So, Lyra's designer was saying (reportedly) when they interviewed him, he said that in case one cannot afford a Lyra mono, then he'd recommend the AT33Mono as it's the next thing that comes close to his Lyra to his ears.

I can second that it's a fantastic mono cart, and for folks considering a very much budget option, the AT3MONO little brother is pretty good as well, and performs quit above its price.

I have the anniversary edition, which is essentially a premium AT33MONO. It is not far off a Benz MC3, and is a perfect match for the ET-SUT (1:25 step up, 100R load LOMC).

The huge advantage of the AT33MONO is that it can plug into a stereo system, so you don't have to reorganize your system and / or your room to switch between mono and stereo. (I have my stereo & mono on different arms, and just select the input to select between them.)  It plays every album you throw at it, with the vertical compliance. I often just use it to play stereo albums....

Now, if the cart has no vertical compliance then you might get into a pickle, because restricting to mono records might not work: as some (older) monos were made with mono lathes, and others (newer) with stereo lathes! The ones cut on stereo lathes may need the vertical compliance! Briefly, you will go nuts to find out which lathe was cut for which of your recording...

If you have 5 mono records, no problem researching all 5 out. But if you have about a thousand like me, then its beyond frustrating to go through a pile of records, as you have to research each and every one, and cannot play the ones you feel like playing for the next few hours....









1 What tonearm are you using and how important is the tonearm when tracking strictly mono records?

2 Does the Cadenza sound better with older mono versus newer remasters?

1 It is a 9 inch tone arm, Gold Note TA-9 Ball Bearing. I do not have THE answer regarding the importance of the tone arm as I did not experiment with multiple tone arms. However, mid to heavy weight tone arms appears to do better than light arms. I tend to believe that the phono preamp is more important with respect to good sound reproduction than the tone arm. I have a second preamp, Pro-Ject Tube Box DS2, which usually I am using for stereo records only (the tone arm of this tt is on the lighter side, Ortofon Cadenza Red which has the same internal construction as the Cadenza Mono). Huge difference in the dynamic range compared to the Graham Slee Revelation C when listening to mono records.Of course, this is apple compared to pears as the two preamps have a completely different. But to me, t is interesting and fun to compare.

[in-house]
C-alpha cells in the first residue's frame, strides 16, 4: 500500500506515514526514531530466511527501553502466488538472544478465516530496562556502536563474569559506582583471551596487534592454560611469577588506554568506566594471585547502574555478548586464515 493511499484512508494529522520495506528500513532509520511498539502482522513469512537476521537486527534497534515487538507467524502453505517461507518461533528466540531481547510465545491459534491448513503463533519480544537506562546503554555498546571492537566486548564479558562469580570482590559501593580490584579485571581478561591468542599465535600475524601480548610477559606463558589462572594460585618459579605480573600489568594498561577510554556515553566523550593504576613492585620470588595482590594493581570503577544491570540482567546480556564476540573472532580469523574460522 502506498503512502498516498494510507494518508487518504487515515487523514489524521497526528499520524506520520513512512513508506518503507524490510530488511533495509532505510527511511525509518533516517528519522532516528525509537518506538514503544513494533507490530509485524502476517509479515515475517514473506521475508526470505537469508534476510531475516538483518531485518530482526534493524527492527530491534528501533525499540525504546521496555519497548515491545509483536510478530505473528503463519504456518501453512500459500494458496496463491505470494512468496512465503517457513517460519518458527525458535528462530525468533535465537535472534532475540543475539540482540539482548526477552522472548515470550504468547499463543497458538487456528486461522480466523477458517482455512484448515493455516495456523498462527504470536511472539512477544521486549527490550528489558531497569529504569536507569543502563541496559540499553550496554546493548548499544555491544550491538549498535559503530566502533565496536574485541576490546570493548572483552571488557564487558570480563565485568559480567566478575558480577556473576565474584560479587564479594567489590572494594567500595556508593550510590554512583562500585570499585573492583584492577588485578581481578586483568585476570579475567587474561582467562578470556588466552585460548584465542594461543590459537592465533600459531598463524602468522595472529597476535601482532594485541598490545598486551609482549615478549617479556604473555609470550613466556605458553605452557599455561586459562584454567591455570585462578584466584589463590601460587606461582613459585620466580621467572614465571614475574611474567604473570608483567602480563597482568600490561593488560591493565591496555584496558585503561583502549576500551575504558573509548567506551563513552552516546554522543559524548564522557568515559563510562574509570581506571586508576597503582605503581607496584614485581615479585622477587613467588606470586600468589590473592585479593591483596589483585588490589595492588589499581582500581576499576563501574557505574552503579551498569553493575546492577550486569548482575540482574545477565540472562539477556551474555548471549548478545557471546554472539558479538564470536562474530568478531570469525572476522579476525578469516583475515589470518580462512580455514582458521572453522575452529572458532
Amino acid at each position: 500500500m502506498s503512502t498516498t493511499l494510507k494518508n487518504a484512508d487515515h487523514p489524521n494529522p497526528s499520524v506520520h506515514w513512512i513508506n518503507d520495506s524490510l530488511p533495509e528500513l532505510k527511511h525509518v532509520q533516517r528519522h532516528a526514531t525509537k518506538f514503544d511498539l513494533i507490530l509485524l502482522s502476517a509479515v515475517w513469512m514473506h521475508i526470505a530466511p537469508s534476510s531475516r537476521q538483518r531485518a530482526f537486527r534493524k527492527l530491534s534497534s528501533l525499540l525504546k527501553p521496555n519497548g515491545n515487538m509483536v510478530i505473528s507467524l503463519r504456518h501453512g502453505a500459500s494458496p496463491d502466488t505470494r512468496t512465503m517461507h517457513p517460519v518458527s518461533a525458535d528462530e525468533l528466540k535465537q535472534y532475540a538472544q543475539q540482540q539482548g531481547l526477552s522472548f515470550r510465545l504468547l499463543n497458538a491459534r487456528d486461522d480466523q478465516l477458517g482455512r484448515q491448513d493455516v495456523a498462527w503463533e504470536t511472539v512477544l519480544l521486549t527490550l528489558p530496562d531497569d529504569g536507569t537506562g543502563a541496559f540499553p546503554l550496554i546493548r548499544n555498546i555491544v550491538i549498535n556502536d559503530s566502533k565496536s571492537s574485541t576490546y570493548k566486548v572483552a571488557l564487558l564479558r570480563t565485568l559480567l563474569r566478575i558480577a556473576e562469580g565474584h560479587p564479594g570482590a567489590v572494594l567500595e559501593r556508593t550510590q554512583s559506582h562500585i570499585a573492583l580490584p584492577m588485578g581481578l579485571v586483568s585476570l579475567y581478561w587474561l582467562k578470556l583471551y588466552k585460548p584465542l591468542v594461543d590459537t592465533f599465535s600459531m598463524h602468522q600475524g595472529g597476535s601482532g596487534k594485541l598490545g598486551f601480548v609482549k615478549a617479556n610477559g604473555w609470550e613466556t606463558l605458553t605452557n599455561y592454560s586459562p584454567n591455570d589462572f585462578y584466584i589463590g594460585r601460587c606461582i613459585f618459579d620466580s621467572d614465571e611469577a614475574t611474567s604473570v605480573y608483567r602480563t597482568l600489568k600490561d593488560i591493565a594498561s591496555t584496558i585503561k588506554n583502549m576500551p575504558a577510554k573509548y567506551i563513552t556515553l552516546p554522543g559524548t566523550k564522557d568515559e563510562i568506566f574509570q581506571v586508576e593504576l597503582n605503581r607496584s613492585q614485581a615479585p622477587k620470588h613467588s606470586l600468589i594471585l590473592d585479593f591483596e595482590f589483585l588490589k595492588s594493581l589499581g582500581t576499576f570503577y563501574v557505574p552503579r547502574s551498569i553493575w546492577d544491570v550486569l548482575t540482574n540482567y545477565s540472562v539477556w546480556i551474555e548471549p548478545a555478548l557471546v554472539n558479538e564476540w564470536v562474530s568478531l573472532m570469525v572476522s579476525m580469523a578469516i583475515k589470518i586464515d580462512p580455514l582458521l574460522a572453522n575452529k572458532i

2 I do not own 2 mono records of the same which fits your question So, I cannot compare but I believe it depends on various parameters which record could possibly sound better. For example, has the remaster made from the same older mono record or from original master tapes or from other reissued records or from which mediium else? Have stereo cutter heads been used for the reissue? Do the same equalisation characteristics have been applied on both records?

Summarized, if the processing and mastering has be done correctly, a record should sound nice if you have done the same with your set up. And it depends as well from your auditory perception.

Writing this, I have been listening to some mono records on both tt's. Prefer the Cadenza Mono/Graham Slee Revelation C combo under this hearding conditions.

Cheers, eagledriver